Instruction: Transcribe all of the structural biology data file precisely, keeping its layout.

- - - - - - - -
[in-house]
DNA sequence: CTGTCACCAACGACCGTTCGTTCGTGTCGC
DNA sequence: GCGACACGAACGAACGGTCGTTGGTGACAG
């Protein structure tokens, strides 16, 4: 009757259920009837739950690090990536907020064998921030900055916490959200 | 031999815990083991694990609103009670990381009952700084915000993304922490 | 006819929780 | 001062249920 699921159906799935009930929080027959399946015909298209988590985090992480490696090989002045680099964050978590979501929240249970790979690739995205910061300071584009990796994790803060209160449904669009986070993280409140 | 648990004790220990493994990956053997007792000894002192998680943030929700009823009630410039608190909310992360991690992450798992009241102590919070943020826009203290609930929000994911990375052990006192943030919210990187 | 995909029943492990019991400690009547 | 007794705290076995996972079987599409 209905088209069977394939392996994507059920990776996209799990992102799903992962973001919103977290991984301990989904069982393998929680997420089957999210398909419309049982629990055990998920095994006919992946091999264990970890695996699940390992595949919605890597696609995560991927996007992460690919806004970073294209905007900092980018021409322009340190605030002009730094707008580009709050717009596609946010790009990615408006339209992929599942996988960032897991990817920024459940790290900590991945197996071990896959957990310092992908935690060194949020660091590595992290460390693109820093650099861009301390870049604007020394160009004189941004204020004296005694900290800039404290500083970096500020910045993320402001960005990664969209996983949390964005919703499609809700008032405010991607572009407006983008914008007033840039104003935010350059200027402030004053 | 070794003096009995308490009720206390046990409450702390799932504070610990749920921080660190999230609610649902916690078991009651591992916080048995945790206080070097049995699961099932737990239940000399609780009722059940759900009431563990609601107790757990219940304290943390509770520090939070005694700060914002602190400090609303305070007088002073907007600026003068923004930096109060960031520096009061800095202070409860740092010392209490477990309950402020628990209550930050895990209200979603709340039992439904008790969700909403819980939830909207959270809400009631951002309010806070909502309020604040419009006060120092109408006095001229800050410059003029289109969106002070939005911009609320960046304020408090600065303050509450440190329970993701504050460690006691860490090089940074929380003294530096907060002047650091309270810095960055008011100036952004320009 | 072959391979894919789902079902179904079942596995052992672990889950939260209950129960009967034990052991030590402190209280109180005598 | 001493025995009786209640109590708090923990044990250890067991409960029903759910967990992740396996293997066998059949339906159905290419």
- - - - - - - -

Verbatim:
[in-house]
DNA sequence: CTGTCACCAACGACCGTTCGTTCGTGTCGC
DNA sequence: GCGACACGAACGAACGGTCGTTGGTGACAG
């Protein structure tokens, strides 16, 4: 009757259920009837739950690090990536907020064998921030900055916490959200 | 031999815990083991694990609103009670990381009952700084915000993304922490 | 006819929780 | 001062249920 699921159906799935009930929080027959399946015909298209988590985090992480490696090989002045680099964050978590979501929240249970790979690739995205910061300071584009990796994790803060209160449904669009986070993280409140 | 648990004790220990493994990956053997007792000894002192998680943030929700009823009630410039608190909310992360991690992450798992009241102590919070943020826009203290609930929000994911990375052990006192943030919210990187 | 995909029943492990019991400690009547 | 007794705290076995996972079987599409 209905088209069977394939392996994507059920990776996209799990992102799903992962973001919103977290991984301990989904069982393998929680997420089957999210398909419309049982629990055990998920095994006919992946091999264990970890695996699940390992595949919605890597696609995560991927996007992460690919806004970073294209905007900092980018021409322009340190605030002009730094707008580009709050717009596609946010790009990615408006339209992929599942996988960032897991990817920024459940790290900590991945197996071990896959957990310092992908935690060194949020660091590595992290460390693109820093650099861009301390870049604007020394160009004189941004204020004296005694900290800039404290500083970096500020910045993320402001960005990664969209996983949390964005919703499609809700008032405010991607572009407006983008914008007033840039104003935010350059200027402030004053 | 070794003096009995308490009720206390046990409450702390799932504070610990749920921080660190999230609610649902916690078991009651591992916080048995945790206080070097049995699961099932737990239940000399609780009722059940759900009431563990609601107790757990219940304290943390509770520090939070005694700060914002602190400090609303305070007088002073907007600026003068923004930096109060960031520096009061800095202070409860740092010392209490477990309950402020628990209550930050895990209200979603709340039992439904008790969700909403819980939830909207959270809400009631951002309010806070909502309020604040419009006060120092109408006095001229800050410059003029289109969106002070939005911009609320960046304020408090600065303050509450440190329970993701504050460690006691860490090089940074929380003294530096907060002047650091309270810095960055008011100036952004320009 | 072959391979894919789902079902179904079942596995052992672990889950939260209950129960009967034990052991030590402190209280109180005598 | 001493025995009786209640109590708090923990044990250890067991409960029903759910967990992740396996293997066998059949339906159905290419």